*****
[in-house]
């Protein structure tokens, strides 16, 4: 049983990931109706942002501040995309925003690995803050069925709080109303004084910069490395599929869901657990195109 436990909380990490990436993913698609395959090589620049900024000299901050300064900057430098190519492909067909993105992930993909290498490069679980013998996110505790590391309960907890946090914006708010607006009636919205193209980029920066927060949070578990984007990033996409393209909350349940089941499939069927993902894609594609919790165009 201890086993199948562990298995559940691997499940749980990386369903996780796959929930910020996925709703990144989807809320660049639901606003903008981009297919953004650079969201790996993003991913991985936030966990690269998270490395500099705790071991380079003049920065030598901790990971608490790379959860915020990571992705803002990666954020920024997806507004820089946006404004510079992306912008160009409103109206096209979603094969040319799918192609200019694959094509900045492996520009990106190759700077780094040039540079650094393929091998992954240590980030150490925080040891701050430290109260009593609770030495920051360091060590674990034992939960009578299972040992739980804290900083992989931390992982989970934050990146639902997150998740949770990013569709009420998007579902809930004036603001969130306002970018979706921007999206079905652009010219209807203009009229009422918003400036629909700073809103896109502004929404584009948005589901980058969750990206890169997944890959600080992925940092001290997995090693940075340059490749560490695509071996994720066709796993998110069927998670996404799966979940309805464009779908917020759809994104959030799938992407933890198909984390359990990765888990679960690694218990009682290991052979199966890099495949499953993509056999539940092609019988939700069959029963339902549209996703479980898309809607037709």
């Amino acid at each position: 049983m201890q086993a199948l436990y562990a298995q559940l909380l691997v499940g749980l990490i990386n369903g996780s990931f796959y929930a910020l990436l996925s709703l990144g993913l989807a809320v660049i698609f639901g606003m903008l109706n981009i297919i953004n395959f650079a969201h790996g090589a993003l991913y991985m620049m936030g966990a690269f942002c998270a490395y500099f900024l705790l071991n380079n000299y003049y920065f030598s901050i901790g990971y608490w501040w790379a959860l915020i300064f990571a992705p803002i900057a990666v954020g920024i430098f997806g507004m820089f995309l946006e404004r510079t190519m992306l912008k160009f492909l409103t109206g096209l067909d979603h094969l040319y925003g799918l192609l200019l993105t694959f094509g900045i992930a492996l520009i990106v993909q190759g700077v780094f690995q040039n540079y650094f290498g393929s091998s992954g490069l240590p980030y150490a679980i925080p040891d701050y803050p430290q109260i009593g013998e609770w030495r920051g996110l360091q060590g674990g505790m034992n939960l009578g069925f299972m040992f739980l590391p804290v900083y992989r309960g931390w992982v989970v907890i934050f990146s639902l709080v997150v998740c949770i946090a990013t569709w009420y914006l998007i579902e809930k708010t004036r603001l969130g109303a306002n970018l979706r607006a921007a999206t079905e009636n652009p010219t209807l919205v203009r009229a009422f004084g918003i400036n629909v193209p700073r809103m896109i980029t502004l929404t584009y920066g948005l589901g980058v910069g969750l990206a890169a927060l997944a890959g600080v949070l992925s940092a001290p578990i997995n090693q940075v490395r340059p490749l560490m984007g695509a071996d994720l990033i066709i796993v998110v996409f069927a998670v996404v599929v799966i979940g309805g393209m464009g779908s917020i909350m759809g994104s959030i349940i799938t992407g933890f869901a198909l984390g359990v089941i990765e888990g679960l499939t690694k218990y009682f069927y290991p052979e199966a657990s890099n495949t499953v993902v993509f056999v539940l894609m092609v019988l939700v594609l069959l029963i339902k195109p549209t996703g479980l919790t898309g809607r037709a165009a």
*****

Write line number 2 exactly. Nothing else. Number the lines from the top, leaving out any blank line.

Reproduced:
């Protein structure tokens, strides 16, 4: 049983990931109706942002501040995309925003690995803050069925709080109303004084910069490395599929869901657990195109 436990909380990490990436993913698609395959090589620049900024000299901050300064900057430098190519492909067909993105992930993909290498490069679980013998996110505790590391309960907890946090914006708010607006009636919205193209980029920066927060949070578990984007990033996409393209909350349940089941499939069927993902894609594609919790165009 201890086993199948562990298995559940691997499940749980990386369903996780796959929930910020996925709703990144989807809320660049639901606003903008981009297919953004650079969201790996993003991913991985936030966990690269998270490395500099705790071991380079003049920065030598901790990971608490790379959860915020990571992705803002990666954020920024997806507004820089946006404004510079992306912008160009409103109206096209979603094969040319799918192609200019694959094509900045492996520009990106190759700077780094040039540079650094393929091998992954240590980030150490925080040891701050430290109260009593609770030495920051360091060590674990034992939960009578299972040992739980804290900083992989931390992982989970934050990146639902997150998740949770990013569709009420998007579902809930004036603001969130306002970018979706921007999206079905652009010219209807203009009229009422918003400036629909700073809103896109502004929404584009948005589901980058969750990206890169997944890959600080992925940092001290997995090693940075340059490749560490695509071996994720066709796993998110069927998670996404799966979940309805464009779908917020759809994104959030799938992407933890198909984390359990990765888990679960690694218990009682290991052979199966890099495949499953993509056999539940092609019988939700069959029963339902549209996703479980898309809607037709």